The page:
As we were finishing up lunch, Ben asked if anyone would like to take a "spirited run" around the test track (in red) with him at the wheel. Is the Pope catholic? We all finished up our lunches, and headed back outside, where Ben was waiting at the wheel of a Titanium Silver M3 w/Competition Package (ZCP). The E90 guy went first, and Ben pulled out of the parking area onto the track and dropped the hammer.

Holy *!@$#! It zoomed away with a burst of acceleration that was surprising to see first hand. In the blink of an eye, it had disappeared from sight, the right-hand side of the course being blocked by a Performance Center building. We could hear the revs drop a bit as they negotiated the curves, then build back up as it went down the back straight, coming back into our view going at least 100 mph. Then hard on the brakes as they entered the big skidpad for a revolution and a half of full-on drifting. You could hear the revs rise and drop and Ben controlled the drift with throttle and steering inputs. He then executed a 270 degree spin to line up with the skidpad exit, and powered tail-happy through the final turn, rear wheels spinning all the way. Here's a video of the last half of the run.

It got to be my turn, and I asked if I could record an in-car video of the ride with my camera. He said, "Tell you what: Let's do two runs, so you can fully experience the first, then you can tape the second." Fine by me, I put the camera down. DSC off, S6 selected, hammer down. HOLY #%!@%#@!!!! The in car feeling was more visceral than I could have imagined. Full-throttle S6 shifts at redline are just amazing to feel with the clutch slamming down hard and pushing you into the seat with each shift. Ben thread through cones set up for other courses like they weren't even there, and approached turns at some amazing speeds. Obviously putting on a show, he was sliding the tail out and drifting all over the place. Down the back straight and hard, HARD!, on the brakes into the skidpad. The drift around the skidpad felt sedate in comparison to the previous 15 seconds, but then he executed the 270 and the world spun until magically the exit appeared right in front of us. He gunned the throttle to take us out of the skidpad and through the final turn, tires howling all the way.

We then paused, and as I started to take my camera out, he said "Hold on. Put that camera away, let me show you something." He then did a Launch Control launch. Impressive, but he had to cut short the launch to still have room for the second run. Camera out, right arm bolstered against the door sill, videotaping. Off we went again, with me attempting to hold the camera relatively still. The resulting in-car video can be found here.

After the instructor hot laps, we said goodbye to Ben and got into our cars for the trip to the Zentrum and the factory tour, where our day was to end. Because they were still working on getting the placard out of my car, they gave me a Black Sapphire 645Ci to drive over there. We all followed Frederick in a Mystic Blue 645Ci as we headed out the Performance Center parking lot out onto SC-101 down to the Zentrum. As we drove through the factory/Zentrum parking lot, we followed Frederick as he pulled from the lot onto the wide sidewalk right next to the Zentrum, so we wouldn't have far to walk. BTW, the entire experience was like that: we were treated like VIPs, with everything being taken care of in a very professional way. Once inside, we were handed off to the factory tour guide. After handing in our digital cameras and phones, we were issued safety glasses and headsets from which we could hear the guide in the noisier sections of the factory.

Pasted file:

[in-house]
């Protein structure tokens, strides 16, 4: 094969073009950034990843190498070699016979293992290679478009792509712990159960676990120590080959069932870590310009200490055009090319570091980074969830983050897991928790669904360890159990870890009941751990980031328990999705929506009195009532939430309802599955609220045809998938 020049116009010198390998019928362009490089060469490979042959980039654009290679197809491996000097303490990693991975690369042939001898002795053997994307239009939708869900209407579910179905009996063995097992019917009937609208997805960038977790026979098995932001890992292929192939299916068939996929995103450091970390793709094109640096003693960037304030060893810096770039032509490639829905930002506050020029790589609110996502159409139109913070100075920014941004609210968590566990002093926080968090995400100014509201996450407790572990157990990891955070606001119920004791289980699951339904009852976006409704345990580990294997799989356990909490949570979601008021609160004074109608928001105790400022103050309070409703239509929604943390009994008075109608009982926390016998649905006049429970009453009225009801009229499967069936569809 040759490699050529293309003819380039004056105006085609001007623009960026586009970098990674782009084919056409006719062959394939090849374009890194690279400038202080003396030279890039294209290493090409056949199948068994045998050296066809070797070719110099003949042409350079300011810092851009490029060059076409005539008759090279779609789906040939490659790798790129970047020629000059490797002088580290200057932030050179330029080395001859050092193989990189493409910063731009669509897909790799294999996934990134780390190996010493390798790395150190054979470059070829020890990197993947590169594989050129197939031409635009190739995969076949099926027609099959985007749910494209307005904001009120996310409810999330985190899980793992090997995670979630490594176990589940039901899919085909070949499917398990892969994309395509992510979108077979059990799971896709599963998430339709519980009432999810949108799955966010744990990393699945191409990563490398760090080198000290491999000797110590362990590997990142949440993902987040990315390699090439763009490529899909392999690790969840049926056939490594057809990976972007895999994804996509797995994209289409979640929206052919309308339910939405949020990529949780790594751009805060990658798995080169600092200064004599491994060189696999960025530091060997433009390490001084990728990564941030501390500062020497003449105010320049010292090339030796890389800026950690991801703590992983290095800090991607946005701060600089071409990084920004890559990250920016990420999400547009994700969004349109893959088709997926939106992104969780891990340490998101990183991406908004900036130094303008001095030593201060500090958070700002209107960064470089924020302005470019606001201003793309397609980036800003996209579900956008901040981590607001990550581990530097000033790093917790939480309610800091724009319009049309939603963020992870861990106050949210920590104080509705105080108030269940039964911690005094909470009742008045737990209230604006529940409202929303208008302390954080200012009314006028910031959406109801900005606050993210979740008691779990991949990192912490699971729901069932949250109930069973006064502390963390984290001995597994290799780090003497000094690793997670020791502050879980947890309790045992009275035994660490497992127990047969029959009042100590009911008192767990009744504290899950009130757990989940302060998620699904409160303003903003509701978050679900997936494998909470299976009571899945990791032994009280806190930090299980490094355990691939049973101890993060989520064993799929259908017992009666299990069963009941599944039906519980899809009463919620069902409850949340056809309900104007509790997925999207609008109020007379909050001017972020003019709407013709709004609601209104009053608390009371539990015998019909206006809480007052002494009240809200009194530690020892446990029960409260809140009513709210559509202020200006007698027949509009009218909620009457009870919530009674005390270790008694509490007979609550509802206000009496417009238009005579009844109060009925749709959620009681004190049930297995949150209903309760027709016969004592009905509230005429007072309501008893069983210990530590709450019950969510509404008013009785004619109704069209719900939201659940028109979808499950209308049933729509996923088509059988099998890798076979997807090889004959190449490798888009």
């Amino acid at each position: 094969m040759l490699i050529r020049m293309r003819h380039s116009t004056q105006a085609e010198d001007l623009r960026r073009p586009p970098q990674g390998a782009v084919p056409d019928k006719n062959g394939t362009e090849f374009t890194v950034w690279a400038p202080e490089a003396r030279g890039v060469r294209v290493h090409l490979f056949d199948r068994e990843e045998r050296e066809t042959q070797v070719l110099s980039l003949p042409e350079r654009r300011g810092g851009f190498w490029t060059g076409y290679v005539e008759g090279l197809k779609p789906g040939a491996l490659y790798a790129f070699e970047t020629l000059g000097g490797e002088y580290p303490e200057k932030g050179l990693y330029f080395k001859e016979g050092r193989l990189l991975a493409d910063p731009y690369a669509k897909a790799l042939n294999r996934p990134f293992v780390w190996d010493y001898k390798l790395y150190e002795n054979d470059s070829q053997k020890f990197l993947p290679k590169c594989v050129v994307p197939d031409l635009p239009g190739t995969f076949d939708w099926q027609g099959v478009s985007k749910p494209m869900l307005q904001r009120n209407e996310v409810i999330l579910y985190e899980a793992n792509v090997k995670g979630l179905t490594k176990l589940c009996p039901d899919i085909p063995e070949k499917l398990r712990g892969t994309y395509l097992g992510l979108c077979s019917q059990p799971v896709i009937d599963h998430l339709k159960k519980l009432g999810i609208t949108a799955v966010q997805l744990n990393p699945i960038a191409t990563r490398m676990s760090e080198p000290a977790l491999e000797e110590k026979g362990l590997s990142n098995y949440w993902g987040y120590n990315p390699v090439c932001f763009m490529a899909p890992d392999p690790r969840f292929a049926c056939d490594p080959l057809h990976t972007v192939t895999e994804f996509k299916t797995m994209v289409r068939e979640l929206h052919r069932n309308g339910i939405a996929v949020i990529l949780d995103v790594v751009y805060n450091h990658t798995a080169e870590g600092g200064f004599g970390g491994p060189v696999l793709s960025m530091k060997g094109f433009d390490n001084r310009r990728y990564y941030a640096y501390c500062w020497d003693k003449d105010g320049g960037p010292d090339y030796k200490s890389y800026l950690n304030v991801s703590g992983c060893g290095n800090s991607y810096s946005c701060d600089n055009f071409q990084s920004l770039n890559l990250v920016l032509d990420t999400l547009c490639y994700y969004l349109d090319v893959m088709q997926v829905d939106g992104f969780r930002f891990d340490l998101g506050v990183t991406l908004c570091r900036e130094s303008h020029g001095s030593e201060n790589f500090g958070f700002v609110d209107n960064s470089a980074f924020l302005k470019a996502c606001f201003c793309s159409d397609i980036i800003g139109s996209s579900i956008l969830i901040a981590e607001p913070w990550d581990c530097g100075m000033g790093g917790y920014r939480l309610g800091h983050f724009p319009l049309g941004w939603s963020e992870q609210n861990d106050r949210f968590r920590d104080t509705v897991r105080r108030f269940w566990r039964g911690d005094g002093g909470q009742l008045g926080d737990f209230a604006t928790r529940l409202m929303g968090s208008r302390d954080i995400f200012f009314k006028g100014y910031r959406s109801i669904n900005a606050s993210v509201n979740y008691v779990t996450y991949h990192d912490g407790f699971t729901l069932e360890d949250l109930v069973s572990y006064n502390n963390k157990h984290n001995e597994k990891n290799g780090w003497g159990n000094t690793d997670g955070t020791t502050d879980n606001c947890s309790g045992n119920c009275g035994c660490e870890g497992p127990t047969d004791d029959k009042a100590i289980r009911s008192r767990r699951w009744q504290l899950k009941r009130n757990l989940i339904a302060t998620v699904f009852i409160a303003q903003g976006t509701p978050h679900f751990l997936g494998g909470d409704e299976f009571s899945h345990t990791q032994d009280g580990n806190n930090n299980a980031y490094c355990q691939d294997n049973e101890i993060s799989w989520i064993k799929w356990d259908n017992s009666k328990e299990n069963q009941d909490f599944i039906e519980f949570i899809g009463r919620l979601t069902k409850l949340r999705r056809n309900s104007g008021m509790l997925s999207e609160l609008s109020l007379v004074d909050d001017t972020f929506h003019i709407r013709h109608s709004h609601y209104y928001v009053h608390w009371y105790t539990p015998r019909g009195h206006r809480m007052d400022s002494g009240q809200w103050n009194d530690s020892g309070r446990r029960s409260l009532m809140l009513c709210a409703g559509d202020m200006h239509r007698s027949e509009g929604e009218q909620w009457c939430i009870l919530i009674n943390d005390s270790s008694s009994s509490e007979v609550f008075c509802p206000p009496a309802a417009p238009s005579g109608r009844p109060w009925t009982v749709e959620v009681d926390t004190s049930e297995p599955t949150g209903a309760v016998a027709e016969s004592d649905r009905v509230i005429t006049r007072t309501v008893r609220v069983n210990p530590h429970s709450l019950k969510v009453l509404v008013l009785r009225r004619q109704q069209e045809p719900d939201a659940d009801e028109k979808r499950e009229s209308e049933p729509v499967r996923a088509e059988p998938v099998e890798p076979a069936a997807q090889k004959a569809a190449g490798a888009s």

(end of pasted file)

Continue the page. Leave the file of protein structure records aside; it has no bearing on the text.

The body shells and other metal forms are not produced on site at Spartanburg, but are subcontracted out to some other company in South Carolina. And the engines are made in Austria. But it is all painted and assembled at the Spartanburg plant, and we were able to see all the different production lines: painting, welding, powerplant/chassis marriage, interior assembly, testing. The testing was interesting to see. Each car is driven into a testing booth, kind of like an emissions testing station, where it undergoes a structured, simulated "road test" that exercises all elements of the drivetrain: engine, transmission, brakes, etc.

We also saw the vehicle prep area. We were told that Spartanburg acts as the VPC for 22 states: All of the southeast plus the midwest.

After the tour, I explored the exhibits in the Zentrum, taking pictures of a few cars, including a CSL 3.0, which is a spiritual ancestor of my car. (Note the side fender vent grills on both cars. Never noticed that before. Cool.)

I headed back to the Performance Center, to retrieve my now placard-less car, and to take a bunch of pictures now that I had the chance. I then drove back to the Zentrum to take yet more pictures.

Then my Performance Center Delivery experience was over. It was a blast, with the driving portions and the spirited run with Ben the instructor definitely the highlights. I highly recommend PCD to anyone who has the opportunity to do it. The only cost is getting yourself to Greenville/Spartanburg. Plus, you get the chance to fully experience your car on the drive back. For me, this meant driving the Blue Ridge Parkway/Skyline Drive as well as assorted other destinations on the way back. If you'd rather skip straight to the pictures, visit this photoset on Flickr.